Disability Lawyers

Illness is inevitable. It is the rare employee who has not had to take a sick day (or two) due to a cold or flu. But what about where an illness is chronic or long term? What are an employee’s legal rights and obligations when she must take a prolonged leave from work due to illness or disability? Should she seek legal advice?

Common Employee Concerns:

How much do I have to tell my employer about my condition? Am I entitled to disability insurance? Can my employer fire me while I am off sick?

We frequently advise employees on issues like these, and others. While the answers to these questions are not always straightforward, there are a few basic legal principles regarding disability that all employees should know.

Some Key Points:

  • Employers can, should, and usually will, ask that an absent employee provide details regarding his illness or disability. Relevant information will include your prognosis for recovery, estimated return to work date, and any requirements for workplace accommodation.
  • Section 13 of the BC Human Rights Code prohibits an employer from dismissing or discriminating against an employee on the basis of mental or physical disabilities. Employers have a “duty to accommodate”, meaning that they are generally required to allow lengthy absences from work as a form of accommodation. The exception to this is where the employer can show that the dismissal or discrimination is based on a bona fide occupational requirement, which will include demonstrating that it is impossible to accommodate the employee without imposing “undue hardship” on the employer.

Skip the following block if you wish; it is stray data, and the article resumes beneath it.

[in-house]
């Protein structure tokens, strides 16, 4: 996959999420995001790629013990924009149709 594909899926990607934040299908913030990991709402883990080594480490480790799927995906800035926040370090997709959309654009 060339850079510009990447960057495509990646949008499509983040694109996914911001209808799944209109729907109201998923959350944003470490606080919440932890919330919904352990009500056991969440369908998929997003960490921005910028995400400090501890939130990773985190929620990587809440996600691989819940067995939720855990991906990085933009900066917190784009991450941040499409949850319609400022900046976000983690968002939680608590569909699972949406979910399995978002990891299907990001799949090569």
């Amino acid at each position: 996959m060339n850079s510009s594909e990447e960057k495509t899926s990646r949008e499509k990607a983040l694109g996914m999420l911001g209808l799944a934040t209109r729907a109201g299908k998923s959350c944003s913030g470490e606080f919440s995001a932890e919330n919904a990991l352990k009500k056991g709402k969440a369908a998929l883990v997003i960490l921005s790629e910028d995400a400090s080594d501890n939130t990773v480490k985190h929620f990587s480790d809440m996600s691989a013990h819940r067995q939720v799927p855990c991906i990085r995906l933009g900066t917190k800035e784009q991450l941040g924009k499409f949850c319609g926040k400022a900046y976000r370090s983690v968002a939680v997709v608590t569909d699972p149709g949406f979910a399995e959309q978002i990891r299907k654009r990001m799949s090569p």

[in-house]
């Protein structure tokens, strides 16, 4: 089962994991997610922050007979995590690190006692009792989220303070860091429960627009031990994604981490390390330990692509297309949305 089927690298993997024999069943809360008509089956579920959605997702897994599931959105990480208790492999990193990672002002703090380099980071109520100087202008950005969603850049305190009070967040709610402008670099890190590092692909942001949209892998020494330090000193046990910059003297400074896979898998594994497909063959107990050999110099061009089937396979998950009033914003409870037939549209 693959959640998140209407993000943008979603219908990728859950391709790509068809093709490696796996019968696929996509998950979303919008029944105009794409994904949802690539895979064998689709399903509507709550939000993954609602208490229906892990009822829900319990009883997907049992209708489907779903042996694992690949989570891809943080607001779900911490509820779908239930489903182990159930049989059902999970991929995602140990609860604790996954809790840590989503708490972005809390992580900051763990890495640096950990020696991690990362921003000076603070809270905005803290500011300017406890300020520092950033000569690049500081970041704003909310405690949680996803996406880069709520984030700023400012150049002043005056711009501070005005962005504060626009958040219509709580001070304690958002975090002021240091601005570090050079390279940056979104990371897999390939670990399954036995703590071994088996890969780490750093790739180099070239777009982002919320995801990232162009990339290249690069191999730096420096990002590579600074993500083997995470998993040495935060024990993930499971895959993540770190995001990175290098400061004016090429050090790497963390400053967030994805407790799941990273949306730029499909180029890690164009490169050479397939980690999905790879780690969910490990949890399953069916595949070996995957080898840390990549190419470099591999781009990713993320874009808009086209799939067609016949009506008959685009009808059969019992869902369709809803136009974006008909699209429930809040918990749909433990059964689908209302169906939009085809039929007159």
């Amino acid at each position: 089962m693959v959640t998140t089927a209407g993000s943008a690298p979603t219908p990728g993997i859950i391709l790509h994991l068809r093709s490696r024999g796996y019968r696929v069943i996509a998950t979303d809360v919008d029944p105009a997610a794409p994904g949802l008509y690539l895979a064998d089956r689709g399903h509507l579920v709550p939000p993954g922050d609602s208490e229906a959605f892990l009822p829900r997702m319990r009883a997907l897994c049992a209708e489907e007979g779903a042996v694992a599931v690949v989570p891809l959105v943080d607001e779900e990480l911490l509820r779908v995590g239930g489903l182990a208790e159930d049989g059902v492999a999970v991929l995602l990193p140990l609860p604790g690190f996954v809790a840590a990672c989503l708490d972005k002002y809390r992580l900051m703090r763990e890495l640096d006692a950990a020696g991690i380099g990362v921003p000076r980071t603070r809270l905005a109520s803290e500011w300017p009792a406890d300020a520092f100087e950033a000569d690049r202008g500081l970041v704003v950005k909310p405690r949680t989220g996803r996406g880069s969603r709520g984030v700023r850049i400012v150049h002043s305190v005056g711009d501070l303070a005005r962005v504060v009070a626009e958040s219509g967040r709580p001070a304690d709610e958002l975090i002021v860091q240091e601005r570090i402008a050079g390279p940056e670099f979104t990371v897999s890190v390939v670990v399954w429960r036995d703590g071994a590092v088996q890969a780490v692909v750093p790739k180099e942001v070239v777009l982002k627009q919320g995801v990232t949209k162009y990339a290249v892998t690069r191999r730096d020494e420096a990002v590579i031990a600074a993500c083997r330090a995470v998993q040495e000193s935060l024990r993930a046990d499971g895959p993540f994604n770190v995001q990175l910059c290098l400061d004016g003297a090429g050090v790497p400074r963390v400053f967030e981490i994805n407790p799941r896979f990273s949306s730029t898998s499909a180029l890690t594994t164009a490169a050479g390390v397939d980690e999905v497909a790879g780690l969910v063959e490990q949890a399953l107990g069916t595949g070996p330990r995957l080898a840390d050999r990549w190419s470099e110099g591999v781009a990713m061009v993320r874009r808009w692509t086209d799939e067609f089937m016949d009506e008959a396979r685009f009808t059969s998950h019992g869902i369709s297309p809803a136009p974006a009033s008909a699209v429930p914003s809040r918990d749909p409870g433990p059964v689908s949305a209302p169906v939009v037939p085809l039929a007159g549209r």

• Generally speaking, and absent any human rights issues, an employer may dismiss an ill or disabled employee so long as the employer provides reasonable notice of the dismissal (or severance in lieu of notice). Your severance entitlement will depend on a number of factors including the terms of any written employment contract, the nature and length of your employment, and your age and future job prospects. The amount you are entitled to receive will also depend on whether you are receiving benefits under a disability plan.
  • Just because you are absent due to illness or disability, this does not give your employer legal “just cause” to fire you.
  • Finally, there will be some instances where an employer is able to terminate the employment relationship without incurring any severance liability. This occurs where the employment contract has become “frustrated”. According to the Supreme Court of Canada, an illness or disability which permanently incapacitates an employee from performing her duties under an employment contract has the effect of frustrating the contract and bringing it to an end.

Are you off work due to an illness or disability and have questions about how this will affect your employment status? Contact us!

NOT LEGAL ADVICE. Information made available on the Kent Employment Law website in any form is for information purposes only. It is not, and should not be taken as, legal advice. You should not rely on, or take or fail to take any action, based upon this information. Never disregard professional legal advice or delay in seeking legal advice because of something you have read on this website. One of our lawyers would be pleased to discuss any specific legal concerns you may have.